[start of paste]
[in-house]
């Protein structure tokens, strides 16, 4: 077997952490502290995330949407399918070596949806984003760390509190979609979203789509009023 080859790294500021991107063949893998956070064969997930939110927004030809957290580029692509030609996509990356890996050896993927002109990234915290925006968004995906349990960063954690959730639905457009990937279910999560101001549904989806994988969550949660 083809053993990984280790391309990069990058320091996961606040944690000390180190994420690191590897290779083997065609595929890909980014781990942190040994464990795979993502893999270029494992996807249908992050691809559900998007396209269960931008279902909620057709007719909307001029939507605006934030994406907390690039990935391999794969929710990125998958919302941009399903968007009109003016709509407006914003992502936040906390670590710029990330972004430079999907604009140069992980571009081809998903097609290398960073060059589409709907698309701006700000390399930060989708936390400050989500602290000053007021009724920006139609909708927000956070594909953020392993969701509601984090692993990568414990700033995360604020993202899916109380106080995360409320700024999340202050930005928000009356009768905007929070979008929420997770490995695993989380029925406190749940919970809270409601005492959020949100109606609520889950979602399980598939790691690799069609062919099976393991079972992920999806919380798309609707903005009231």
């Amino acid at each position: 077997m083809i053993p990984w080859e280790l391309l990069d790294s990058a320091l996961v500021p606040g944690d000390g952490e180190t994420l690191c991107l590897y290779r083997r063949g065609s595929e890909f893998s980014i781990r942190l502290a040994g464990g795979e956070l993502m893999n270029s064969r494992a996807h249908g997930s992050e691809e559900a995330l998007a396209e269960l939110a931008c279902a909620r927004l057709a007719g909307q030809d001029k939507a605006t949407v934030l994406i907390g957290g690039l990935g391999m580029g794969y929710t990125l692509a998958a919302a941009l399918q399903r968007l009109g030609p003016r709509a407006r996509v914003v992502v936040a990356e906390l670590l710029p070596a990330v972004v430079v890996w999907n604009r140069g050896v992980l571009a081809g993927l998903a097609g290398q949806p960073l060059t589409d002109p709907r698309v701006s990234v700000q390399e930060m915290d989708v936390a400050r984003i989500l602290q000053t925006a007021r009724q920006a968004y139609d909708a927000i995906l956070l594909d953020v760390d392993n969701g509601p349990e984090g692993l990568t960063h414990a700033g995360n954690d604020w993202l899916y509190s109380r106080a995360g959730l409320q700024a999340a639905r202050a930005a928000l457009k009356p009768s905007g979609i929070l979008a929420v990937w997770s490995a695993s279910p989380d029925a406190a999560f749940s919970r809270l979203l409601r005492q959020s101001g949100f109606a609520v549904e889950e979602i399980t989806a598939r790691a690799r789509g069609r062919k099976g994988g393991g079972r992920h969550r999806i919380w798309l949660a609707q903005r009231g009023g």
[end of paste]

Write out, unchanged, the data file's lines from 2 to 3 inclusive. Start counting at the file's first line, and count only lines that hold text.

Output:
């Protein structure tokens, strides 16, 4: 077997952490502290995330949407399918070596949806984003760390509190979609979203789509009023 080859790294500021991107063949893998956070064969997930939110927004030809957290580029692509030609996509990356890996050896993927002109990234915290925006968004995906349990960063954690959730639905457009990937279910999560101001549904989806994988969550949660 083809053993990984280790391309990069990058320091996961606040944690000390180190994420690191590897290779083997065609595929890909980014781990942190040994464990795979993502893999270029494992996807249908992050691809559900998007396209269960931008279902909620057709007719909307001029939507605006934030994406907390690039990935391999794969929710990125998958919302941009399903968007009109003016709509407006914003992502936040906390670590710029990330972004430079999907604009140069992980571009081809998903097609290398960073060059589409709907698309701006700000390399930060989708936390400050989500602290000053007021009724920006139609909708927000956070594909953020392993969701509601984090692993990568414990700033995360604020993202899916109380106080995360409320700024999340202050930005928000009356009768905007929070979008929420997770490995695993989380029925406190749940919970809270409601005492959020949100109606609520889950979602399980598939790691690799069609062919099976393991079972992920999806919380798309609707903005009231």
């Amino acid at each position: 077997m083809i053993p990984w080859e280790l391309l990069d790294s990058a320091l996961v500021p606040g944690d000390g952490e180190t994420l690191c991107l590897y290779r083997r063949g065609s595929e890909f893998s980014i781990r942190l502290a040994g464990g795979e956070l993502m893999n270029s064969r494992a996807h249908g997930s992050e691809e559900a995330l998007a396209e269960l939110a931008c279902a909620r927004l057709a007719g909307q030809d001029k939507a605006t949407v934030l994406i907390g957290g690039l990935g391999m580029g794969y929710t990125l692509a998958a919302a941009l399918q399903r968007l009109g030609p003016r709509a407006r996509v914003v992502v936040a990356e906390l670590l710029p070596a990330v972004v430079v890996w999907n604009r140069g050896v992980l571009a081809g993927l998903a097609g290398q949806p960073l060059t589409d002109p709907r698309v701006s990234v700000q390399e930060m915290d989708v936390a400050r984003i989500l602290q000053t925006a007021r009724q920006a968004y139609d909708a927000i995906l956070l594909d953020v760390d392993n969701g509601p349990e984090g692993l990568t960063h414990a700033g995360n954690d604020w993202l899916y509190s109380r106080a995360g959730l409320q700024a999340a639905r202050a930005a928000l457009k009356p009768s905007g979609i929070l979008a929420v990937w997770s490995a695993s279910p989380d029925a406190a999560f749940s919970r809270l979203l409601r005492q959020s101001g949100f109606a609520v549904e889950e979602i399980t989806a598939r790691a690799r789509g069609r062919k099976g994988g393991g079972r992920h969550r999806i919380w798309l949660a609707q903005r009231g009023g």